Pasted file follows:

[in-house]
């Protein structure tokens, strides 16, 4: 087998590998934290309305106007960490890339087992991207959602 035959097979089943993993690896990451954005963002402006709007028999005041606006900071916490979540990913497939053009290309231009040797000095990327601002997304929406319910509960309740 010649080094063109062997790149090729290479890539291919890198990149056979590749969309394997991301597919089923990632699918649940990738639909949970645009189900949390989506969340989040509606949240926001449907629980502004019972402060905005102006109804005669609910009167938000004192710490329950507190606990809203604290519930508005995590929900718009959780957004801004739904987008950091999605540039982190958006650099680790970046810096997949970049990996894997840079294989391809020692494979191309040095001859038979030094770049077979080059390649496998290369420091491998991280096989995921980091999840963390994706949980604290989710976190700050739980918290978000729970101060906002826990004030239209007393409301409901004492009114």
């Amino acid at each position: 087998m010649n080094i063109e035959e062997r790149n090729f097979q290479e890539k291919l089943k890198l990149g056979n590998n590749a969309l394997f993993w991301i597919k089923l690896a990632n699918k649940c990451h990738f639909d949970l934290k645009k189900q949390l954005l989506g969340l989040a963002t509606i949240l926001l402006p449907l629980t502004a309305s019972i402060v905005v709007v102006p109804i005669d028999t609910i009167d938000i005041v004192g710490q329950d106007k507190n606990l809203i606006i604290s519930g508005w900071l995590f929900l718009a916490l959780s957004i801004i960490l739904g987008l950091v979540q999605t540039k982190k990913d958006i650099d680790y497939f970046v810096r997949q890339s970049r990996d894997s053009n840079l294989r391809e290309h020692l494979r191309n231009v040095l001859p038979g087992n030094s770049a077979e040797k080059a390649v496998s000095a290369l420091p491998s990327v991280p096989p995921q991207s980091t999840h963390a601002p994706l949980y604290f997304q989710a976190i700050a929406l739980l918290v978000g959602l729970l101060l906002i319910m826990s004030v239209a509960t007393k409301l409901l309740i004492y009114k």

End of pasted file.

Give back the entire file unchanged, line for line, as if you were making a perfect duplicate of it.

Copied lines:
[in-house]
């Protein structure tokens, strides 16, 4: 087998590998934290309305106007960490890339087992991207959602 035959097979089943993993690896990451954005963002402006709007028999005041606006900071916490979540990913497939053009290309231009040797000095990327601002997304929406319910509960309740 010649080094063109062997790149090729290479890539291919890198990149056979590749969309394997991301597919089923990632699918649940990738639909949970645009189900949390989506969340989040509606949240926001449907629980502004019972402060905005102006109804005669609910009167938000004192710490329950507190606990809203604290519930508005995590929900718009959780957004801004739904987008950091999605540039982190958006650099680790970046810096997949970049990996894997840079294989391809020692494979191309040095001859038979030094770049077979080059390649496998290369420091491998991280096989995921980091999840963390994706949980604290989710976190700050739980918290978000729970101060906002826990004030239209007393409301409901004492009114």
């Amino acid at each position: 087998m010649n080094i063109e035959e062997r790149n090729f097979q290479e890539k291919l089943k890198l990149g056979n590998n590749a969309l394997f993993w991301i597919k089923l690896a990632n699918k649940c990451h990738f639909d949970l934290k645009k189900q949390l954005l989506g969340l989040a963002t509606i949240l926001l402006p449907l629980t502004a309305s019972i402060v905005v709007v102006p109804i005669d028999t609910i009167d938000i005041v004192g710490q329950d106007k507190n606990l809203i606006i604290s519930g508005w900071l995590f929900l718009a916490l959780s957004i801004i960490l739904g987008l950091v979540q999605t540039k982190k990913d958006i650099d680790y497939f970046v810096r997949q890339s970049r990996d894997s053009n840079l294989r391809e290309h020692l494979r191309n231009v040095l001859p038979g087992n030094s770049a077979e040797k080059a390649v496998s000095a290369l420091p491998s990327v991280p096989p995921q991207s980091t999840h963390a601002p994706l949980y604290f997304q989710a976190i700050a929406l739980l918290v978000g959602l729970l101060l906002i319910m826990s004030v239209a509960t007393k409301l409901l309740i004492y009114k």